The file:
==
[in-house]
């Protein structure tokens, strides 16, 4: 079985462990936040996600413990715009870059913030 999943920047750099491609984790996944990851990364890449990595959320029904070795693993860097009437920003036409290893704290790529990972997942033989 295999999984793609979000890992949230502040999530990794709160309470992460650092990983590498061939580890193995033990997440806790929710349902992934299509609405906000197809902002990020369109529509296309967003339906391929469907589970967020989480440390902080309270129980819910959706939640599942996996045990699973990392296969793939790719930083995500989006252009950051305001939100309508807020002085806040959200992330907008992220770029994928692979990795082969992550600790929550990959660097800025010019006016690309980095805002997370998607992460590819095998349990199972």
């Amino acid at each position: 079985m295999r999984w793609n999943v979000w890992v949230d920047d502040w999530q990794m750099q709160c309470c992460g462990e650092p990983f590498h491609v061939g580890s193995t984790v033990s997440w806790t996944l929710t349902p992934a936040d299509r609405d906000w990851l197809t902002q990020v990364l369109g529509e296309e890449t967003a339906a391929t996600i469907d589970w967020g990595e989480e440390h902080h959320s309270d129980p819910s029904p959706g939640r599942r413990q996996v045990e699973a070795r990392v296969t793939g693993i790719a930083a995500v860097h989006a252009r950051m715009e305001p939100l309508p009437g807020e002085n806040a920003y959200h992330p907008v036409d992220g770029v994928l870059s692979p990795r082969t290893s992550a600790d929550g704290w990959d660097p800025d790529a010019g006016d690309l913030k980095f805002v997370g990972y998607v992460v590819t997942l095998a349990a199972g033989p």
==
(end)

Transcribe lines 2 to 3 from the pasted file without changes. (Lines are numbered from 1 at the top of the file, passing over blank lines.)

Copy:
């Protein structure tokens, strides 16, 4: 079985462990936040996600413990715009870059913030 999943920047750099491609984790996944990851990364890449990595959320029904070795693993860097009437920003036409290893704290790529990972997942033989 295999999984793609979000890992949230502040999530990794709160309470992460650092990983590498061939580890193995033990997440806790929710349902992934299509609405906000197809902002990020369109529509296309967003339906391929469907589970967020989480440390902080309270129980819910959706939640599942996996045990699973990392296969793939790719930083995500989006252009950051305001939100309508807020002085806040959200992330907008992220770029994928692979990795082969992550600790929550990959660097800025010019006016690309980095805002997370998607992460590819095998349990199972």
């Amino acid at each position: 079985m295999r999984w793609n999943v979000w890992v949230d920047d502040w999530q990794m750099q709160c309470c992460g462990e650092p990983f590498h491609v061939g580890s193995t984790v033990s997440w806790t996944l929710t349902p992934a936040d299509r609405d906000w990851l197809t902002q990020v990364l369109g529509e296309e890449t967003a339906a391929t996600i469907d589970w967020g990595e989480e440390h902080h959320s309270d129980p819910s029904p959706g939640r599942r413990q996996v045990e699973a070795r990392v296969t793939g693993i790719a930083a995500v860097h989006a252009r950051m715009e305001p939100l309508p009437g807020e002085n806040a920003y959200h992330p907008v036409d992220g770029v994928l870059s692979p990795r082969t290893s992550a600790d929550g704290w990959d660097p800025d790529a010019g006016d690309l913030k980095f805002v997370g990972y998607v992460v590819t997942l095998a349990a199972g033989p």